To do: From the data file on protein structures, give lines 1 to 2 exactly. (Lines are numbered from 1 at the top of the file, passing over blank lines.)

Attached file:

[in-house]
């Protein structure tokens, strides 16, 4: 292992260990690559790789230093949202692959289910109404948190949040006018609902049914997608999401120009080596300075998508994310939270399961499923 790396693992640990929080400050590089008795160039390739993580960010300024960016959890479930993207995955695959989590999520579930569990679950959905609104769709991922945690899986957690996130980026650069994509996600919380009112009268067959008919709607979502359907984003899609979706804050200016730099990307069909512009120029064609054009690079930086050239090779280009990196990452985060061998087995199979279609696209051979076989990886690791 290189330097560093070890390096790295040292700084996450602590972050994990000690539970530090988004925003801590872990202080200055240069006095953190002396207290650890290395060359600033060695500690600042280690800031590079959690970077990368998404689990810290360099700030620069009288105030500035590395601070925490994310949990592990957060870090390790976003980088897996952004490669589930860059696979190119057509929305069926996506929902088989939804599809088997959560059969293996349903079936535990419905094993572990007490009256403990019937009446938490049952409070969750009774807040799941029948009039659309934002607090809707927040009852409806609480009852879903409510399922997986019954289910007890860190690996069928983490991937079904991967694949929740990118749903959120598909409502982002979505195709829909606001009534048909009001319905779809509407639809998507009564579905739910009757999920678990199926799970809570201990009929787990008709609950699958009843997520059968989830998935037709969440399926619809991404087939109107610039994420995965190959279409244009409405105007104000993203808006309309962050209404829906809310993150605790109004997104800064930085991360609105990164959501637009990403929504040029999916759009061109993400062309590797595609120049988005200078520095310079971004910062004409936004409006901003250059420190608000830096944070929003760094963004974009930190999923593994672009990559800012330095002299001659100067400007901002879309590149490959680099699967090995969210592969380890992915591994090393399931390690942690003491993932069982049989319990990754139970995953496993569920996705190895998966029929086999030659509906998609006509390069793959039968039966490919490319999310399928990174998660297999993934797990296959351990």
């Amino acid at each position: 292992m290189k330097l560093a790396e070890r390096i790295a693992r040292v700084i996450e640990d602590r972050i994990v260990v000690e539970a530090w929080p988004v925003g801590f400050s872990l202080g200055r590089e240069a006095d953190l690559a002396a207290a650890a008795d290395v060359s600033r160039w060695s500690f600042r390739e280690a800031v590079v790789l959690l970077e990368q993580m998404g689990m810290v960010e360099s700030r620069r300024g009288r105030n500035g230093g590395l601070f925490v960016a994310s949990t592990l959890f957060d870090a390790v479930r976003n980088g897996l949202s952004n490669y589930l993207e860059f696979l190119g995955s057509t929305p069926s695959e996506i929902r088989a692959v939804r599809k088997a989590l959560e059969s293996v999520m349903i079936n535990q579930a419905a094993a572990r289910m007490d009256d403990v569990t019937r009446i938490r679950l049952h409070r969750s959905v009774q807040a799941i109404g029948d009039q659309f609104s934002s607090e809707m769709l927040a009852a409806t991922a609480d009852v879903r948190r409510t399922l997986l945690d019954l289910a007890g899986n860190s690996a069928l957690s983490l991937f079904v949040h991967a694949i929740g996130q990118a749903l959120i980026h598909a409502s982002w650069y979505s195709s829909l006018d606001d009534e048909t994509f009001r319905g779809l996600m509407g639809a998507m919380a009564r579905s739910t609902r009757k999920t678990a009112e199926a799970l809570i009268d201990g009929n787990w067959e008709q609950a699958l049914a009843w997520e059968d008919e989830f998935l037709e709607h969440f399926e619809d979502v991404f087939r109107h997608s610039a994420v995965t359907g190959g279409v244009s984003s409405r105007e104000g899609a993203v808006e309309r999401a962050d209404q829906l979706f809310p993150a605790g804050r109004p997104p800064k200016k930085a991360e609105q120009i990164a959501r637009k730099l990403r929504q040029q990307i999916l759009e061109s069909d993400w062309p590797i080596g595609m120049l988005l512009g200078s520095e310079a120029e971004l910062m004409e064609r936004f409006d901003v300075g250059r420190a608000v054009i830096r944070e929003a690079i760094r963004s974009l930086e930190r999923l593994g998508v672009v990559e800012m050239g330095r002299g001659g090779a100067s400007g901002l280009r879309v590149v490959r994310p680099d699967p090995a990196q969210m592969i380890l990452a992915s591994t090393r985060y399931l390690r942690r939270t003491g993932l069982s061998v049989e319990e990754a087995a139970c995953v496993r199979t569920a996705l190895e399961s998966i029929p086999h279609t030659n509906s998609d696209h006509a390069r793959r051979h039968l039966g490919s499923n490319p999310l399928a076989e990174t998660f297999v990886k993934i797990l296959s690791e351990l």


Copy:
[in-house]
């Protein structure tokens, strides 16, 4: 292992260990690559790789230093949202692959289910109404948190949040006018609902049914997608999401120009080596300075998508994310939270399961499923 790396693992640990929080400050590089008795160039390739993580960010300024960016959890479930993207995955695959989590999520579930569990679950959905609104769709991922945690899986957690996130980026650069994509996600919380009112009268067959008919709607979502359907984003899609979706804050200016730099990307069909512009120029064609054009690079930086050239090779280009990196990452985060061998087995199979279609696209051979076989990886690791 290189330097560093070890390096790295040292700084996450602590972050994990000690539970530090988004925003801590872990202080200055240069006095953190002396207290650890290395060359600033060695500690600042280690800031590079959690970077990368998404689990810290360099700030620069009288105030500035590395601070925490994310949990592990957060870090390790976003980088897996952004490669589930860059696979190119057509929305069926996506929902088989939804599809088997959560059969293996349903079936535990419905094993572990007490009256403990019937009446938490049952409070969750009774807040799941029948009039659309934002607090809707927040009852409806609480009852879903409510399922997986019954289910007890860190690996069928983490991937079904991967694949929740990118749903959120598909409502982002979505195709829909606001009534048909009001319905779809509407639809998507009564579905739910009757999920678990199926799970809570201990009929787990008709609950699958009843997520059968989830998935037709969440399926619809991404087939109107610039994420995965190959279409244009409405105007104000993203808006309309962050209404829906809310993150605790109004997104800064930085991360609105990164959501637009990403929504040029999916759009061109993400062309590797595609120049988005200078520095310079971004910062004409936004409006901003250059420190608000830096944070929003760094963004974009930190999923593994672009990559800012330095002299001659100067400007901002879309590149490959680099699967090995969210592969380890992915591994090393399931390690942690003491993932069982049989319990990754139970995953496993569920996705190895998966029929086999030659509906998609006509390069793959039968039966490919490319999310399928990174998660297999993934797990296959351990």